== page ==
Edwin Heathcote is an architect, journalist, author and contributing editor to Icon. He has been the architecture critic of the Financial Times since 1999.
The Clock, christian marclay, White Cube gallery, London (top image)
Possibly the most engaging, most mesmeric artwork of recent years, this one hooks you in and keeps you there. The conceit, an unfolding in real time of film scenes featuring clocks or other references to time, is magically simple, a moving collage of phenomenal density. The hook is in the recognition, in the remembering of thousands of movie moments. I find myself walking past film-based installations – who’s got the time? But I just couldn’t leave this one.
Frieze Art Fair tents, London, Carmody Groarke
Despite being in a huge tent there’s always been something a little claustrophobic about the Frieze Art Fair in Regent’s Park. Carmody Groarke’s ingenious plywood and plastic courtyards created little oases of fresh air
and green in the midst of the endless art.
credit Christian Richters
Postmodernism: Style and Subversion 1970-1990, V&A museum, London
A show full of mostly horrible stuff that I hated then and hate just as much now, but the architectural drawings were a delight. Drawings were used as fantasies, caprices which outlined a radical agenda and illustrated a severe schizophrenia, an idea of a collapsing world in which the modern is presented as ready-ruined.
credit Haim Steinbach
Bush Theatre, London, Haworth Tompkins
A barely converted Edwardian library turned into a theatre that manages to be simultaneously industrially tough and intimately cosy. Architect Haworth Tompkins has made a habit of improvising robust and atmospheric theatre spaces and this shoestring job for a former pub theatre is one of its best.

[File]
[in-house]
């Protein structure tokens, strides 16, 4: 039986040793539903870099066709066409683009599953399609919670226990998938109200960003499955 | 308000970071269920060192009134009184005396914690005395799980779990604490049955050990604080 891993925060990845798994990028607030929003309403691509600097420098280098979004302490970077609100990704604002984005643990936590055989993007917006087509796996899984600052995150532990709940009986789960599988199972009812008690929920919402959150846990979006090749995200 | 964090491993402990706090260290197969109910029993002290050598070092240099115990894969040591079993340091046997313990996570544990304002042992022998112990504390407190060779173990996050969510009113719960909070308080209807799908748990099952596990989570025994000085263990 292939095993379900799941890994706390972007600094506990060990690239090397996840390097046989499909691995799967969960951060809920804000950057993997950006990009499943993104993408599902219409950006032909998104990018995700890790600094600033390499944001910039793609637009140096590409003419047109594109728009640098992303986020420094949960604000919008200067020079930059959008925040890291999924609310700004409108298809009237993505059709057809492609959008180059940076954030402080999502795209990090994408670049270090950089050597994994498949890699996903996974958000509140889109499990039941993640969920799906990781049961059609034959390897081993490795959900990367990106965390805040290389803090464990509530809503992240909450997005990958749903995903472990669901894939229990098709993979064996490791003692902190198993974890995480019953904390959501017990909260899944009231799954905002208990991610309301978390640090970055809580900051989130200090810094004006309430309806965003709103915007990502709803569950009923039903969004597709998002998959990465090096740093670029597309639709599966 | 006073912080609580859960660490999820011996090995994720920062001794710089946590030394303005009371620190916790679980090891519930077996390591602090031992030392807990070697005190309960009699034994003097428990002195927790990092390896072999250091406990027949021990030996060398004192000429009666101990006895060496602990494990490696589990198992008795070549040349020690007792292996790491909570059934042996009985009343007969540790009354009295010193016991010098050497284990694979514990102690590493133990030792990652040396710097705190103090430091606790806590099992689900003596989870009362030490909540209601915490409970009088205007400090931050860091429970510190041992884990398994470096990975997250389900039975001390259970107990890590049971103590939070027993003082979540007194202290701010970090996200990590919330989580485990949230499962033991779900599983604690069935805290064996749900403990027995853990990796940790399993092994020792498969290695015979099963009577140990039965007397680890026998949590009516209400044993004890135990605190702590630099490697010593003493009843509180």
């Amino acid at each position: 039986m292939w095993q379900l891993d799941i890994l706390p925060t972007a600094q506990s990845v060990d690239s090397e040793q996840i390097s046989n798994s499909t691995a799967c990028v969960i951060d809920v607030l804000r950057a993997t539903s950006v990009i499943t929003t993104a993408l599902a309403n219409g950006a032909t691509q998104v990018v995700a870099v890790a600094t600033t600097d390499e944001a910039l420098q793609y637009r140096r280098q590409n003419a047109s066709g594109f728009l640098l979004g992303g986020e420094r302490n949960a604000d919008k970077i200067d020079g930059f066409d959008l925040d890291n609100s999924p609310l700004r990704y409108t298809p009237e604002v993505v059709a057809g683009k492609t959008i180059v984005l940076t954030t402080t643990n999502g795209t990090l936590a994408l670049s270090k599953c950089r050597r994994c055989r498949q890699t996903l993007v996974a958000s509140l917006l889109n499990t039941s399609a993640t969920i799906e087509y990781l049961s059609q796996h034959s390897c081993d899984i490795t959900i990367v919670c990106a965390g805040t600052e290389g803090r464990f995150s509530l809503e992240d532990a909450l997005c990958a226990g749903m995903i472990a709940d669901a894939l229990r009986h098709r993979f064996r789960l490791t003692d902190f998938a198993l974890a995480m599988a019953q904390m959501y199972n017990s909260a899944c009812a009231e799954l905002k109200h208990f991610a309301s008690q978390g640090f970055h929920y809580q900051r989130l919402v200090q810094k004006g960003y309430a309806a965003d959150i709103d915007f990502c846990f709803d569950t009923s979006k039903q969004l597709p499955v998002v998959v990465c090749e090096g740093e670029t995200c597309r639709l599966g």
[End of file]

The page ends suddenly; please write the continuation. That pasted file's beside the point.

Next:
credit Philip Vile
Occupy protests, New York and London
The protests in New York and London have illustrated the strange nature of contemporary public/private space: Zuccotti Square is a developer’s payback and the ground outside London’s Stock Exchange turns out to be privately owned. The protesters though should take a look at the revolutionary art on show at the Royal Academy to see how real anti-capitalist propaganda is done. The cardboard placards look distinctly wet. They need some proper agitprop.
credit Simon Jenkins
Mine Kafon (Mine Sweeper), Massoud Hassani
Hassani’s degree show at the Design Academy Eindhoven was based around a curiously beautiful ball. Based on a toy he had in his childhood in Kabul, the bamboo stick ball is blown about in the wind like a cluster of dandelion seeds. A GPS monitor embedded in it tracks its motion as it rolls around in minefields, showing safe routes. When it encounters a mine, it triggers it. Cheap, ingenious, beautiful and an extraordinarily poignant life-saving device.
credit Massoud Hassani
Christian Marclay/Hayward Gallery